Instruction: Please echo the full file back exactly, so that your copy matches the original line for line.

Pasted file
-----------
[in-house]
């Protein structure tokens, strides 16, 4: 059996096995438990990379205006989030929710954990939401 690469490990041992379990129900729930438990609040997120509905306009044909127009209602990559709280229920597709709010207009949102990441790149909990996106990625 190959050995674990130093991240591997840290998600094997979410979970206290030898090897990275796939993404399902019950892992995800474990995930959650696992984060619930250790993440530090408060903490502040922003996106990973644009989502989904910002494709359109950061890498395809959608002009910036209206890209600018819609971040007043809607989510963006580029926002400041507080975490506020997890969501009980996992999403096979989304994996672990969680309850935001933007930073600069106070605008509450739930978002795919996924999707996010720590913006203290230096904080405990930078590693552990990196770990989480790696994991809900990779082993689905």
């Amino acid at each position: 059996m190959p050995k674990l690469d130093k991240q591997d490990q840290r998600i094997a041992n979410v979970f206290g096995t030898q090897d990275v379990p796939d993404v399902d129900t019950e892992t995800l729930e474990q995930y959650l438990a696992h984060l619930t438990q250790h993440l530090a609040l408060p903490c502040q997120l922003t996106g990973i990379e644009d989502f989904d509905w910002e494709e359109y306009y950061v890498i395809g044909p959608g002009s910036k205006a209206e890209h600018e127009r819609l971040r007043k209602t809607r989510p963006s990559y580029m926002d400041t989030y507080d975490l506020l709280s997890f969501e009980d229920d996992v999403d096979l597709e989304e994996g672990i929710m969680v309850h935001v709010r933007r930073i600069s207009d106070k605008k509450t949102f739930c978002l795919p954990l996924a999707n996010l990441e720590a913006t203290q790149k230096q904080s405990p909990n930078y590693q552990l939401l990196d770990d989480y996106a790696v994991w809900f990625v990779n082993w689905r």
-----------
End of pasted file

[in-house]
């Protein structure tokens, strides 16, 4: 059996096995438990990379205006989030929710954990939401 690469490990041992379990129900729930438990609040997120509905306009044909127009209602990559709280229920597709709010207009949102990441790149909990996106990625 190959050995674990130093991240591997840290998600094997979410979970206290030898090897990275796939993404399902019950892992995800474990995930959650696992984060619930250790993440530090408060903490502040922003996106990973644009989502989904910002494709359109950061890498395809959608002009910036209206890209600018819609971040007043809607989510963006580029926002400041507080975490506020997890969501009980996992999403096979989304994996672990969680309850935001933007930073600069106070605008509450739930978002795919996924999707996010720590913006203290230096904080405990930078590693552990990196770990989480790696994991809900990779082993689905």
């Amino acid at each position: 059996m190959p050995k674990l690469d130093k991240q591997d490990q840290r998600i094997a041992n979410v979970f206290g096995t030898q090897d990275v379990p796939d993404v399902d129900t019950e892992t995800l729930e474990q995930y959650l438990a696992h984060l619930t438990q250790h993440l530090a609040l408060p903490c502040q997120l922003t996106g990973i990379e644009d989502f989904d509905w910002e494709e359109y306009y950061v890498i395809g044909p959608g002009s910036k205006a209206e890209h600018e127009r819609l971040r007043k209602t809607r989510p963006s990559y580029m926002d400041t989030y507080d975490l506020l709280s997890f969501e009980d229920d996992v999403d096979l597709e989304e994996g672990i929710m969680v309850h935001v709010r933007r930073i600069s207009d106070k605008k509450t949102f739930c978002l795919p954990l996924a999707n996010l990441e720590a913006t203290q790149k230096q904080s405990p909990n930078y590693q552990l939401l990196d770990d989480y996106a790696v994991w809900f990625v990779n082993w689905r």